Man Whose Wife Murdered Mistress Before Suicide Says She Would Have Killed Him If He Walked in First
After discovering the bodies of his mistress and estranged wife, both shot dead in a murder-suicide, Mark Gerardot learned that he was a potential target, too.
A 15-page letter left behind by the killer — his wife of 24 years, Jennair — revealed what Mark described to Dr. Mehmet Oz as “her plan B,” which was to kill Mark if he was the first to enter the home of Meredith Chapman, the woman Jennair murdered before killing herself.
“I was going to be the backup plan, to take me out,” Mark said Thursday on a broadcast episode of The Dr. Oz Show.
Meredith, a Villanova University assistant vice president, and Jennair died on April 23, 2018, inside Meredith’s upscale residence on Philadelphia’s affluent Main Line, where Jannair broke in and lay in wait after canceling a dinner plan with Mark.
Mark and Jennair had been scheduled to meet to discuss their pending divorce when Jennair cancelled by text — and then sent him increasingly alarming messages. “You ruined my life,” said one. “I hope you never find happiness,” said another, followed by, “Bye, Mark,” Mark said in an interview last month on ABC’s 20/20.
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Mark then drove to Meredith’s house fearing there would be a confrontation between the two women — and encountered both of their bodies.
“There was a letter that she wrote,” Mark told Dr. Oz. “And she described in great detail what she was going to do. She was afraid of me walking in first. She says, ‘If he does, I’m going to have to do a Brynn Phil Hartman.’ Phil Hartman was a famous actor on Saturday Night Live and he and his wife took it,” with Brynn shooting her husband before she took her own life. “She used their names as verbs, as to what she was going to do. I was going to be the backup plan, to take me out.”
The affair between Mark and Meredith had started with shared emotional intimacies over drinks in late 2017, soon after Meredith hired Mark for a job in the marketing department at the University of Delaware, where Meredith then worked.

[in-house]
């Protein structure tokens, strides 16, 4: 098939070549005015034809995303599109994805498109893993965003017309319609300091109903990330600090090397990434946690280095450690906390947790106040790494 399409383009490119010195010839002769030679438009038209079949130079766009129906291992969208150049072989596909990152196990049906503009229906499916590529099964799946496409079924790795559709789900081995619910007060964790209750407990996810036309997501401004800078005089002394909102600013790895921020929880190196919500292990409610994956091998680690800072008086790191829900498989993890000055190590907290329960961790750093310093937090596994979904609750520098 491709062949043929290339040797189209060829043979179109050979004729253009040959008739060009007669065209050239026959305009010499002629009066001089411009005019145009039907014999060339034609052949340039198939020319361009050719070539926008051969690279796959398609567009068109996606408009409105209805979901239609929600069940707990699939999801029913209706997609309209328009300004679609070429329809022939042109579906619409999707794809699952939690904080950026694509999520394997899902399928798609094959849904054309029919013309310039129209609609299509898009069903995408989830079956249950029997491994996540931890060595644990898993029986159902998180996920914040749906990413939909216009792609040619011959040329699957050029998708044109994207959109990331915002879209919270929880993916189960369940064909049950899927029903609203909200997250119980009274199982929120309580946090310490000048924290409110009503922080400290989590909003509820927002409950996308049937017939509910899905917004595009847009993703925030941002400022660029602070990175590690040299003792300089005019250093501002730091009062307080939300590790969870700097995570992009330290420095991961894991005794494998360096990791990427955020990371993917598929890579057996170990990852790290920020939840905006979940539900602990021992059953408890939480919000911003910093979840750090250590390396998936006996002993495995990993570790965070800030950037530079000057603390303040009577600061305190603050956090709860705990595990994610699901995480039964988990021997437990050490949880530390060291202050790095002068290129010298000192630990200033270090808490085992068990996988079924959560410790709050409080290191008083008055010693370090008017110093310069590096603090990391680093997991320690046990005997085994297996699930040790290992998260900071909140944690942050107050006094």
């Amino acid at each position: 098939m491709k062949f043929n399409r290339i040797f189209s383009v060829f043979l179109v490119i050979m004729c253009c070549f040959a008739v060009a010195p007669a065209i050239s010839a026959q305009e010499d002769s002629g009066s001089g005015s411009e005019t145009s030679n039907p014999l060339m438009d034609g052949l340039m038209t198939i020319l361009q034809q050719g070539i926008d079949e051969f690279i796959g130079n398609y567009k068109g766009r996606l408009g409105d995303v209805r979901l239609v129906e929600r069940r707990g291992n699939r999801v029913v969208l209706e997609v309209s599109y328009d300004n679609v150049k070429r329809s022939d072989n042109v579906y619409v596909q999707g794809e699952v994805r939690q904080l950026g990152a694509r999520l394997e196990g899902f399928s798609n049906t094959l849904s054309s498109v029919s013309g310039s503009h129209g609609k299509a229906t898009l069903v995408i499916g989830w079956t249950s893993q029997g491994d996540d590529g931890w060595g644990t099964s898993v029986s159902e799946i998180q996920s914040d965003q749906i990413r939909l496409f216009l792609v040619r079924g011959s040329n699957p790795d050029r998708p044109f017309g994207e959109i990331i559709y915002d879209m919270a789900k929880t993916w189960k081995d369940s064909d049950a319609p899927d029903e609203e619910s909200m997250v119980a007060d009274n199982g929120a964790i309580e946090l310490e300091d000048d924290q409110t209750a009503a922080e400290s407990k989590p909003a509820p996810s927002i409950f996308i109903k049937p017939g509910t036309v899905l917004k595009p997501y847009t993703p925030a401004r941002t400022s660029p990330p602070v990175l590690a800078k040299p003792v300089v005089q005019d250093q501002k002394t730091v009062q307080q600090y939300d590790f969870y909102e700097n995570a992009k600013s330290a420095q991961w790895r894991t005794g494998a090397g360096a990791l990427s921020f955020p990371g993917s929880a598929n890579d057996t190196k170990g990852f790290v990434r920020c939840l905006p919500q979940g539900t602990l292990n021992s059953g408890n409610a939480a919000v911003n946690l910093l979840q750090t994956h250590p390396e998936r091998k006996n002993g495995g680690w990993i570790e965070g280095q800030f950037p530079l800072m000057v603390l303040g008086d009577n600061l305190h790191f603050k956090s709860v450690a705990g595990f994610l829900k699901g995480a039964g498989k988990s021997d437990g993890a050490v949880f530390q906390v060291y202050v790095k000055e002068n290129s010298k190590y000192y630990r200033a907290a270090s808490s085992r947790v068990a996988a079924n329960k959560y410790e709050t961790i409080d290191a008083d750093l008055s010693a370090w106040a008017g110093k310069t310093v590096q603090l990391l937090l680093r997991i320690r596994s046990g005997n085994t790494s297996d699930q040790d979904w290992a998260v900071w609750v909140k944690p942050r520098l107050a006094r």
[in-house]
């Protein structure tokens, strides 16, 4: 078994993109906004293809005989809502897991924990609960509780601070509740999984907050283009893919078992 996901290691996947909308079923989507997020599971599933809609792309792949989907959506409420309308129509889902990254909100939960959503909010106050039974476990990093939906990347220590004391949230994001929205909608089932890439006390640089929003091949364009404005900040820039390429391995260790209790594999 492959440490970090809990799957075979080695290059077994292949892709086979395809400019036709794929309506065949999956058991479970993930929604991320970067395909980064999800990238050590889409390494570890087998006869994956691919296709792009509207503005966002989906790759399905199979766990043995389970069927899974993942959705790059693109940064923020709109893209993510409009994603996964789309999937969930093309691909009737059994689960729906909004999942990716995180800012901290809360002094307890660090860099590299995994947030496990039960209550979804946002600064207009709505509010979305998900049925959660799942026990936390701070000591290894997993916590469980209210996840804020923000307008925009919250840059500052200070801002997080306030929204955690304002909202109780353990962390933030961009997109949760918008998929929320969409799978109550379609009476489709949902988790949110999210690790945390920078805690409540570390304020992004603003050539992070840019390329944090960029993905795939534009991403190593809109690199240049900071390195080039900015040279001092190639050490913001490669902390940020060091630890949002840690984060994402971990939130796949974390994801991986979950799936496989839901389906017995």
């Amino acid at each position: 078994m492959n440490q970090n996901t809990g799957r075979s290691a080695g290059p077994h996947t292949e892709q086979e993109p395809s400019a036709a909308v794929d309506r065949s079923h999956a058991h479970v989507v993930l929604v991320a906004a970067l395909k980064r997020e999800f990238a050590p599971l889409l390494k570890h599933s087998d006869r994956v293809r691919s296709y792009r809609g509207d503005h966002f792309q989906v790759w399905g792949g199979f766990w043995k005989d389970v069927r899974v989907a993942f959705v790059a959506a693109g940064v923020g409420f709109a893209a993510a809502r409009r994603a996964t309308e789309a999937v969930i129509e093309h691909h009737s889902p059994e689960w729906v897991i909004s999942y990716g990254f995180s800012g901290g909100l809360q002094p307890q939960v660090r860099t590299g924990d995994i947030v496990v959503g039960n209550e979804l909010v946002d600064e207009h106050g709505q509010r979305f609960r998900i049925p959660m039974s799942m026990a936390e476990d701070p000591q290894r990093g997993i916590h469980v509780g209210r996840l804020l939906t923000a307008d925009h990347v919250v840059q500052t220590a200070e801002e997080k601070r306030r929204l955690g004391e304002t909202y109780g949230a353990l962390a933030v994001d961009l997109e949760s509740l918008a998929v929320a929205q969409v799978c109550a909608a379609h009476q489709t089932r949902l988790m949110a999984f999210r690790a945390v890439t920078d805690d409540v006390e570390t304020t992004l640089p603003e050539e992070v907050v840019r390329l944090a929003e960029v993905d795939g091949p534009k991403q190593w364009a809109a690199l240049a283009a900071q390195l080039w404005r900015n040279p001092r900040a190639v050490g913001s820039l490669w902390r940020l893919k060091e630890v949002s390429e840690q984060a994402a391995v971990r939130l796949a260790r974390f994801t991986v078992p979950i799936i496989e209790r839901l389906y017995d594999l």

Accepting the job required Mark to briefly leave Jennair behind in South Carolina, where they were living at the time. But already the couple’s marriage was struggling, he told 20/20. Meredith, too, confessed to him that she was also in an unhappy marriage, and before Jennair moved north, Mark and Meredith had expressed their love for one another, he says.
Jennair sensed the change in her husband. “She finally asked me, ‘What is up with you? You’re acting different,’” says Mark. “She said specifically, ‘It’s Meredith, isn’t it?'”
Mark announced his intent to leave Jennair but still entered counseling with her. He also continued to see Meredith, who switched jobs from the University of Delaware to Villanova and moved to the Philadelphia area while separating from her own husband of nine years.
Meanwhile, Mark’s acknowledged affair became an obsession for Jennair. She placed tracking devices on the cars driven by Mark and Meredith, and sewed listening devices into Mark’s clothes to secretly record his conversations.
One of those recordings captured Jennair’s rising insecurities.
“You don’t find me appealing,” Jennair told her husband, according to the audio obtained by 20/20. “You don’t find me attractive. You don’t want me anymore. You don’t even like me. You are miserable.”
Police who later recovered a series of text messages and emails written by Jennair said they pointed to revenge as her motive for Meredith’s murder.